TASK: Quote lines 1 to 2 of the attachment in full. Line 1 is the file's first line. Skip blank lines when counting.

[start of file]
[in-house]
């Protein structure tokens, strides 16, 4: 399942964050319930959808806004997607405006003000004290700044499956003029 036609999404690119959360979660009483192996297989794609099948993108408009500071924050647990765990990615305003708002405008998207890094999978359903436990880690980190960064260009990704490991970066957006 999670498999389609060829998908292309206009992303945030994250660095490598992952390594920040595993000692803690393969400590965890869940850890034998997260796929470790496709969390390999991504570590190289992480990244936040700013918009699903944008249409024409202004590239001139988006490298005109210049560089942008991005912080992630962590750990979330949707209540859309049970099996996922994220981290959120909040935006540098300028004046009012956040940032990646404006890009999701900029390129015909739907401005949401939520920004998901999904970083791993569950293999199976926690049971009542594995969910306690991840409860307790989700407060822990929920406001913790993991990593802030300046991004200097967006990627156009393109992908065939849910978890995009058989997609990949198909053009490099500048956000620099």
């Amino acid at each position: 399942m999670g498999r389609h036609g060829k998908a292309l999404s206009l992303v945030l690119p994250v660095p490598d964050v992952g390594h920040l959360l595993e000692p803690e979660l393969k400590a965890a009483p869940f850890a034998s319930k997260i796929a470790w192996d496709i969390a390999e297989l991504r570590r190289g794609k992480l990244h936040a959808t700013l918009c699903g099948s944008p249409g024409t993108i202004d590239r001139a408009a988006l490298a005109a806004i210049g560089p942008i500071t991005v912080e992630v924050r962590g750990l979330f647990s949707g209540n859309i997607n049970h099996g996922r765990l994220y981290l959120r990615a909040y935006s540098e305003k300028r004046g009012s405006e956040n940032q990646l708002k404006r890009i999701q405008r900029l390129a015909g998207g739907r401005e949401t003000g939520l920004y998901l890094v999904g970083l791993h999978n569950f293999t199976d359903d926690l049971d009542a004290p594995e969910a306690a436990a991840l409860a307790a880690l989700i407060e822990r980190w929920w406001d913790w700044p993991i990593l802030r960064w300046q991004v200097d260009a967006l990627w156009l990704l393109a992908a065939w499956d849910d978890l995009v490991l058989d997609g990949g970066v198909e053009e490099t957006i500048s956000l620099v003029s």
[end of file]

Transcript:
[in-house]
């Protein structure tokens, strides 16, 4: 399942964050319930959808806004997607405006003000004290700044499956003029 036609999404690119959360979660009483192996297989794609099948993108408009500071924050647990765990990615305003708002405008998207890094999978359903436990880690980190960064260009990704490991970066957006 999670498999389609060829998908292309206009992303945030994250660095490598992952390594920040595993000692803690393969400590965890869940850890034998997260796929470790496709969390390999991504570590190289992480990244936040700013918009699903944008249409024409202004590239001139988006490298005109210049560089942008991005912080992630962590750990979330949707209540859309049970099996996922994220981290959120909040935006540098300028004046009012956040940032990646404006890009999701900029390129015909739907401005949401939520920004998901999904970083791993569950293999199976926690049971009542594995969910306690991840409860307790989700407060822990929920406001913790993991990593802030300046991004200097967006990627156009393109992908065939849910978890995009058989997609990949198909053009490099500048956000620099």